Domain Layer should only contain Business Logic. This confuses me when I read about the Onion architecture, which states that the domain layer should contain all interfaces including services and repositories Business Logic is the core responsibility of the domain layer. However, if that was strictly all the domain layer knew about, it wouldn't be able to ...


6

Overview Let's step back a little, and look at the original Onion Architecture proposed by Jeffrey Palermo. The outside skin is the interface to the external world: the user interface, the test suite (the idea is to promote TDD alike systematic tests for everything inside), and the infrastructure. Then you dig deeper inside towards the core to find ...


6

ORMs like Entity Framework do not preclude you from using Raw SQL queries. If Entity Framework is a bit too much for your liking, consider using Dapper or any of a number of different micro-frameworks. These tools remove a lot of the hassle of making a connection to the database and managing query parameters without encountering Little Bobby Tables, ...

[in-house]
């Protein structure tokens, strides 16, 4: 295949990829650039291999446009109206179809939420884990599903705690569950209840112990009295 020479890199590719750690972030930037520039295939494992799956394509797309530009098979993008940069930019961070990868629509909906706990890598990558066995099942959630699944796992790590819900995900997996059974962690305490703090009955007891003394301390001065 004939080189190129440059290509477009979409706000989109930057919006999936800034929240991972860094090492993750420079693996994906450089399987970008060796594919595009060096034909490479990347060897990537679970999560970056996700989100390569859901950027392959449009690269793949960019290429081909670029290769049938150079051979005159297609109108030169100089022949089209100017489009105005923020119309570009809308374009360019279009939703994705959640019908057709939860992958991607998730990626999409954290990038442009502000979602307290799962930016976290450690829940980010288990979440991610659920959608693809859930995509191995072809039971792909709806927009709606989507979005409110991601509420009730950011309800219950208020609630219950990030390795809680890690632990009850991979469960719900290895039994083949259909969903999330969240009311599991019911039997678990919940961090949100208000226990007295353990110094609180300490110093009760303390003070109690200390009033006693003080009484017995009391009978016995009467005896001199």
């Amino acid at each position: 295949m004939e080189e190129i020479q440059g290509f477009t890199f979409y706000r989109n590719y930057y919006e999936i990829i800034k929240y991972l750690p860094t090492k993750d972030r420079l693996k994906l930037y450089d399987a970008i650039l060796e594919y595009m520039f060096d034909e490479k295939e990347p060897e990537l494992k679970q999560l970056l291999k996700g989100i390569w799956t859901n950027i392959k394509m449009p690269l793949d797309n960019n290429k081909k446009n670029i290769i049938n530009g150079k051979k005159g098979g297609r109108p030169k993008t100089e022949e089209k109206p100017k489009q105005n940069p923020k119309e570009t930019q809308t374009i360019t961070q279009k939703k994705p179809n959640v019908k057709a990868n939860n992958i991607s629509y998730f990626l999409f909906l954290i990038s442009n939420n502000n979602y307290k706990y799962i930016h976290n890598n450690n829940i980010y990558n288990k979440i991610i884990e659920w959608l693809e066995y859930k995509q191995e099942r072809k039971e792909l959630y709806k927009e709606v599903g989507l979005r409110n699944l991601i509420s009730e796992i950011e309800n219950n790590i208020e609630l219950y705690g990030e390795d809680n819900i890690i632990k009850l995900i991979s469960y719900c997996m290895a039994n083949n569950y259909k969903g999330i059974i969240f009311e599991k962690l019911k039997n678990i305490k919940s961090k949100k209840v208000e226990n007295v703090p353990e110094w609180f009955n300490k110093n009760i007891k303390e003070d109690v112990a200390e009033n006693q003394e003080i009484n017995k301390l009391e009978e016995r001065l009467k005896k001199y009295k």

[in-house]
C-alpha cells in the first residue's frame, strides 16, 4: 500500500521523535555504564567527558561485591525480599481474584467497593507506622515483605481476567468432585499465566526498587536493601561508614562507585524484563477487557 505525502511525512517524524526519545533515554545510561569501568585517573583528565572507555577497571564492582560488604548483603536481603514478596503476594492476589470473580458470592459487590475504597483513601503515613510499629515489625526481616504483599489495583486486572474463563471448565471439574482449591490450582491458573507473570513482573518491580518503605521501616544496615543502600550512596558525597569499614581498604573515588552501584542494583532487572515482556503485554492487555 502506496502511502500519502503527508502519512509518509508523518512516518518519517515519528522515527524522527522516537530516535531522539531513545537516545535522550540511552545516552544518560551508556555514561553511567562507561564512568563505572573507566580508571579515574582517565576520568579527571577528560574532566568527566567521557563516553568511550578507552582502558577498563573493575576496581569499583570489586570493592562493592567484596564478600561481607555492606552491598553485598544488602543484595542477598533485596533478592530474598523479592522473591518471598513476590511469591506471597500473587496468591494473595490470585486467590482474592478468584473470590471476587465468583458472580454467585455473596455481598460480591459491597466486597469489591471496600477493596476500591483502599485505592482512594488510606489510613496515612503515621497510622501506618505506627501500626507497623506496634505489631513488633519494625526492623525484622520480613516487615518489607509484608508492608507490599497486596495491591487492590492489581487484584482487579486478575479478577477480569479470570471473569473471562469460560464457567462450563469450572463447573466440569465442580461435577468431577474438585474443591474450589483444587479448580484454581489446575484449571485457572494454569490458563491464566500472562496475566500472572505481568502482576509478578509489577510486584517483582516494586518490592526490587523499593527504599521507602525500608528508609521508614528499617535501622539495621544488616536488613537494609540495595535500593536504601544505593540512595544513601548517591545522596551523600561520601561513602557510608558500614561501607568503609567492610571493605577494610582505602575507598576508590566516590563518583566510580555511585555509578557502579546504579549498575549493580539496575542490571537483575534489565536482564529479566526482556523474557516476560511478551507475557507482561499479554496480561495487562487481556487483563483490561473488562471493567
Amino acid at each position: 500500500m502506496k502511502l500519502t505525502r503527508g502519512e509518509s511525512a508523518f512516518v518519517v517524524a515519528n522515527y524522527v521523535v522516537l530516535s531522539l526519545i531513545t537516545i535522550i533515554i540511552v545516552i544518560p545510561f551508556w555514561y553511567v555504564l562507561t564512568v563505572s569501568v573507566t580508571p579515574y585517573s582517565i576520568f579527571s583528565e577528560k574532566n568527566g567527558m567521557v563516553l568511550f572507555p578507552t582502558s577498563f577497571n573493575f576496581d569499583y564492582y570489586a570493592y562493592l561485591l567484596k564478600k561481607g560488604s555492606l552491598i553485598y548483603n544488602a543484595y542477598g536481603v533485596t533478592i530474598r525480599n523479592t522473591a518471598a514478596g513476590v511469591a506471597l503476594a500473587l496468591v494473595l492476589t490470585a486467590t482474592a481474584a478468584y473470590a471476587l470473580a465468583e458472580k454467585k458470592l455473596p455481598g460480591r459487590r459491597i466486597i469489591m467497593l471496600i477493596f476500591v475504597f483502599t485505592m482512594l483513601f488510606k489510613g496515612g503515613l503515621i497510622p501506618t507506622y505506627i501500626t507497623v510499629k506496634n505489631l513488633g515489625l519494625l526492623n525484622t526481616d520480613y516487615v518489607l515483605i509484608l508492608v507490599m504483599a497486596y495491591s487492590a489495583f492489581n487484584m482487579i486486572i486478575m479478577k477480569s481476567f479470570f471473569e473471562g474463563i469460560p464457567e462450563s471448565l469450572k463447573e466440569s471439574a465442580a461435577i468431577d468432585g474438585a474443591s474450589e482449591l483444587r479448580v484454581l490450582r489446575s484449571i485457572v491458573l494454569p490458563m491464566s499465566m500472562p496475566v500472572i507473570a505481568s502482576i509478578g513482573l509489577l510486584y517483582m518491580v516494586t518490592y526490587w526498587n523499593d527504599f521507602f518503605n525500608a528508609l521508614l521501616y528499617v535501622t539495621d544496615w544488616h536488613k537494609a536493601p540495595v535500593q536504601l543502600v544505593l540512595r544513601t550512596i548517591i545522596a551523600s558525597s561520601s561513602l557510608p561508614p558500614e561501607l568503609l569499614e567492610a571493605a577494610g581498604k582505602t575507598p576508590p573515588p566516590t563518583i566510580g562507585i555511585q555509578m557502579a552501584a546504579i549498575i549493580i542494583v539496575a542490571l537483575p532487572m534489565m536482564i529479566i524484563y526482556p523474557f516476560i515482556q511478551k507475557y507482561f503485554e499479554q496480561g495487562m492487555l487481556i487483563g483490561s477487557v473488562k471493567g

5

What you are looking for is called Bounded Context in DDD. Now, as you are realizing in your question, bounded contexts might share data. The best way to implement it that I saw is simply to duplicate the entities. So Accounting context has Customer, and so does Production have Customer. But even though they have same name, they have completely different ...


5

There is nothing at all required of you from a project/folder perspective to establish an Onion architecture, though the layers in the model do suggest natural places to put project/API boundaries. Take a look at this diagram: Now have a look at this one: Other than the shape of the diagrams, do you notice anything interesting? The only material ...


5

There are places in your code base that:     A) do not know that bookId exists     B) do know that bookId exists     C) know that bookId is really a long Maximize A. Minimize B. Minimize C even more. Not knowing, when you don’t need to know, is a good thing.


4

The Unit of Work is the transaction. The challenge is making sure the NHibernate interfaces and classes are not referenced outside of your data access layer. The unit of work interface should not have any NHibernate references, something like: public interface IUnitOfWork : IDisposable { void Begin(); void Commit(); void Rollback(); } The ...


4

I'm not so sure that the onion architecture makes much sense in this case. What you can keep from the onion architecture is the principle that your application core (the translators) should be decoupled from the data access. But overall your requirement is much more like a pipeline. read -> transform -> write Now, read and write are impure (...